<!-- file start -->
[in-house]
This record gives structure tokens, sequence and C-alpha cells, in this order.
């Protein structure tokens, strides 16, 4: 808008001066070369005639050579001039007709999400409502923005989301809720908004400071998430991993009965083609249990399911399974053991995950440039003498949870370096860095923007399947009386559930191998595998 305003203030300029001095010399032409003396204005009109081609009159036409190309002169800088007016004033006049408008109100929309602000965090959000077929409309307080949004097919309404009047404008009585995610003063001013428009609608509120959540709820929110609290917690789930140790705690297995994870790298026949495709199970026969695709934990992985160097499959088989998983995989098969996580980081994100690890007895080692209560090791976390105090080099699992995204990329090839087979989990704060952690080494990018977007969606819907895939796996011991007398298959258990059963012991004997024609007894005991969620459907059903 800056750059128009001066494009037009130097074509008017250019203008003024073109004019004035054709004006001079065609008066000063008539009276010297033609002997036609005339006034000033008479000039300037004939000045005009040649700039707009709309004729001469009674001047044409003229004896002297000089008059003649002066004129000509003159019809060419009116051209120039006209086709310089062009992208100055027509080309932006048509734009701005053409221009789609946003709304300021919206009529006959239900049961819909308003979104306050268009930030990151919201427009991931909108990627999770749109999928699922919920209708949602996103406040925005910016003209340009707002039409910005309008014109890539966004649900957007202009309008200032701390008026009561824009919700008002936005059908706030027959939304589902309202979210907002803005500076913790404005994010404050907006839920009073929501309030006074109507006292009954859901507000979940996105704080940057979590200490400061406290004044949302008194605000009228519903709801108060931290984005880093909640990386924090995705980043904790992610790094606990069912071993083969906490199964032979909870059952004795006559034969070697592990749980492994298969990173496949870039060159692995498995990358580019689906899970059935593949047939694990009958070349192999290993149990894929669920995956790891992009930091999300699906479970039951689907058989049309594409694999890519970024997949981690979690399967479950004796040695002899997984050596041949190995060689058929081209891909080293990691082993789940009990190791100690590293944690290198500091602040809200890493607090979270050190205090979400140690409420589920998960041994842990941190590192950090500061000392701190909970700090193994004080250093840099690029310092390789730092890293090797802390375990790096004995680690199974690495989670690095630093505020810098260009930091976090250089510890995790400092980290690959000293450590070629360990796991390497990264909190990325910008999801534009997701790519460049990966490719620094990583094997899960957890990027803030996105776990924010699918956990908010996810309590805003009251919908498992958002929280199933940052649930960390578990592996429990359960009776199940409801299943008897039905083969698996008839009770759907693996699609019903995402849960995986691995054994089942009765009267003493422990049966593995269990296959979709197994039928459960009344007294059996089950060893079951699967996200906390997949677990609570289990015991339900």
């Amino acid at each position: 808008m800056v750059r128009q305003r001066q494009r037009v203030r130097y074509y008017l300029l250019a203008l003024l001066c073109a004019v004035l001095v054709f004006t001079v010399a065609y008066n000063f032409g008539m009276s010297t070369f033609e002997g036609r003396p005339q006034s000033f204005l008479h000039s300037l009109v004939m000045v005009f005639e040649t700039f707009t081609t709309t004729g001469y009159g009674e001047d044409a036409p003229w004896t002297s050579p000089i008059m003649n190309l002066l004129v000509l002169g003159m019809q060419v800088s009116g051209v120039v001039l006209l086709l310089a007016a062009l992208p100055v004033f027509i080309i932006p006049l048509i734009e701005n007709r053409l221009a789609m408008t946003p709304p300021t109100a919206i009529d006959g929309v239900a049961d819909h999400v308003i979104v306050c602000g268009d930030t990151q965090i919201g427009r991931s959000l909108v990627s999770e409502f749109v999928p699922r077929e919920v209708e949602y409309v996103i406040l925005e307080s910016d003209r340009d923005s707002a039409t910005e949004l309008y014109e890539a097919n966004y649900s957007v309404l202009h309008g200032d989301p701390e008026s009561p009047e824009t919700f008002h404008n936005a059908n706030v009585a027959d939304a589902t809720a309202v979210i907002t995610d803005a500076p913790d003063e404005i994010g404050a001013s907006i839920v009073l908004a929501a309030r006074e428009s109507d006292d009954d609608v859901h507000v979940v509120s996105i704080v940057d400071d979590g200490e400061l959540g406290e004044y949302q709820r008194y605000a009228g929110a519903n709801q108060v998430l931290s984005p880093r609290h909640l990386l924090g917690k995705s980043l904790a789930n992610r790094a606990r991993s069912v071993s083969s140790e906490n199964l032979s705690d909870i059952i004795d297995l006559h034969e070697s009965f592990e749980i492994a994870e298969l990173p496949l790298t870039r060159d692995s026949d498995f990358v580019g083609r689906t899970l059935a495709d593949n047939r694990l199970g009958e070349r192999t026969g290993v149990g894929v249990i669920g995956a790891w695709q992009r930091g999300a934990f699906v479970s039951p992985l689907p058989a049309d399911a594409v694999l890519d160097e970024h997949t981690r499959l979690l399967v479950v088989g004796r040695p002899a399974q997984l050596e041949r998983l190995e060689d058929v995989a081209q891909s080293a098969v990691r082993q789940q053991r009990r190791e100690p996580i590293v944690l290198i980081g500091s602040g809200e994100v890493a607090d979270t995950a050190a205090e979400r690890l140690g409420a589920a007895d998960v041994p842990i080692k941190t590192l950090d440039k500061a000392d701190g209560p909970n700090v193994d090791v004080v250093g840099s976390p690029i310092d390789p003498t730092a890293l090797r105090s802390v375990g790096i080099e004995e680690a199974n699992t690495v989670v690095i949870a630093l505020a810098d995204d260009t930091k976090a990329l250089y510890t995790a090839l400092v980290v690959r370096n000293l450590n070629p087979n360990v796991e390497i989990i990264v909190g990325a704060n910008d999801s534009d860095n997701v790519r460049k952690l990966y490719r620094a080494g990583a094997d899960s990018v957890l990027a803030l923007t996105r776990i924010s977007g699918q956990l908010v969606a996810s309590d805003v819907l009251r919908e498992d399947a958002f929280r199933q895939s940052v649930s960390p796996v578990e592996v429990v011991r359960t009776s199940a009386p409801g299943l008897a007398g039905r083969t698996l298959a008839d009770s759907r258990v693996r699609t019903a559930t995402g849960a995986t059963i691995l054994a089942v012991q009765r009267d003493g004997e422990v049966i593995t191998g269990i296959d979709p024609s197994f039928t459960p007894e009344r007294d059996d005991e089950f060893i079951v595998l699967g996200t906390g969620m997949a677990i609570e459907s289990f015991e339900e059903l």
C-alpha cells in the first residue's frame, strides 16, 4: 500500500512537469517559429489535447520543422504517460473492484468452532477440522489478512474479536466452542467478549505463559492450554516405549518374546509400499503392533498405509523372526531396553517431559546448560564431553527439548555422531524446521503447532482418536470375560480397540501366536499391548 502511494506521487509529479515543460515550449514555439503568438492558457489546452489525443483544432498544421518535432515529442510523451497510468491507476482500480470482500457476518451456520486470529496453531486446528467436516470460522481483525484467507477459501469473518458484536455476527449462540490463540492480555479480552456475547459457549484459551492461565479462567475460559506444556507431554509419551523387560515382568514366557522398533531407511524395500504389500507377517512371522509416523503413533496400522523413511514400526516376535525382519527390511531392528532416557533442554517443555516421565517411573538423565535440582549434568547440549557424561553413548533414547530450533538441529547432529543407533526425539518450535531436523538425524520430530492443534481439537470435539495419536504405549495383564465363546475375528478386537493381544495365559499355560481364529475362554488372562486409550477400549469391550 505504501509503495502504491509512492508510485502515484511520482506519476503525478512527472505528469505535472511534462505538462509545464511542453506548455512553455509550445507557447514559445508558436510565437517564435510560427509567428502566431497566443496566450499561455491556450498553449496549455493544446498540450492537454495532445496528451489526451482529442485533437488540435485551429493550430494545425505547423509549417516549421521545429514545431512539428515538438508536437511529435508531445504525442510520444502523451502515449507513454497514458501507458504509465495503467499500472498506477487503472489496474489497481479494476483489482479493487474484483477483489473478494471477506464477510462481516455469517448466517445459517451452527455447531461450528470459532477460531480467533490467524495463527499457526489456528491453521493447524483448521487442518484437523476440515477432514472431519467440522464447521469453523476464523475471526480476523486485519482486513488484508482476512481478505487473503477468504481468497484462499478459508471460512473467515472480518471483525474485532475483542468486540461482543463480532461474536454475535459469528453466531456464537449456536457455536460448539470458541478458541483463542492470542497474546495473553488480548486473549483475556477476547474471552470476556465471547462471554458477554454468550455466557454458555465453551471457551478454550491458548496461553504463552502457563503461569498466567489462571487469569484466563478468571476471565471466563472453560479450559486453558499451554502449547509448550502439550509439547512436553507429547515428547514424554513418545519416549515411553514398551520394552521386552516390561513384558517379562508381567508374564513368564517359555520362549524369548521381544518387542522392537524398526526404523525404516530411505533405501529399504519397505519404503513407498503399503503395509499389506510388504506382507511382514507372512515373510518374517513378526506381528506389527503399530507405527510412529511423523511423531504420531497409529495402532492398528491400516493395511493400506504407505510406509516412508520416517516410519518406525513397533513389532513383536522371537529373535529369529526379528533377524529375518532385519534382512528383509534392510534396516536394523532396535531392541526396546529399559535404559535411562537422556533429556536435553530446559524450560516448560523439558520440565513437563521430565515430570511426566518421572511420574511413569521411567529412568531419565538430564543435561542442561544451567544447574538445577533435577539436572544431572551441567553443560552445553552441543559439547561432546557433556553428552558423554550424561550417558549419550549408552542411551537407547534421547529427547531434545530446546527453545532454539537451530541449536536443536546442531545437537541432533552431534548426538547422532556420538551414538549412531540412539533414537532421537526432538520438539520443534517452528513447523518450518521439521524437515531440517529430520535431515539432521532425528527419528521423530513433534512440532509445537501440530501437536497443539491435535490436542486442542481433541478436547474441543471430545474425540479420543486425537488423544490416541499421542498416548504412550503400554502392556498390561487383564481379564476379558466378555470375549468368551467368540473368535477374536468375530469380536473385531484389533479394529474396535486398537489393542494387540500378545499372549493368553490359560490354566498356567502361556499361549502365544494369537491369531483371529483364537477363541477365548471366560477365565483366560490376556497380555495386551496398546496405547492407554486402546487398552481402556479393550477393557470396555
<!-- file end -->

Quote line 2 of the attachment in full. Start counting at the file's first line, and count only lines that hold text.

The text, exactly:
This record gives structure tokens, sequence and C-alpha cells, in this order.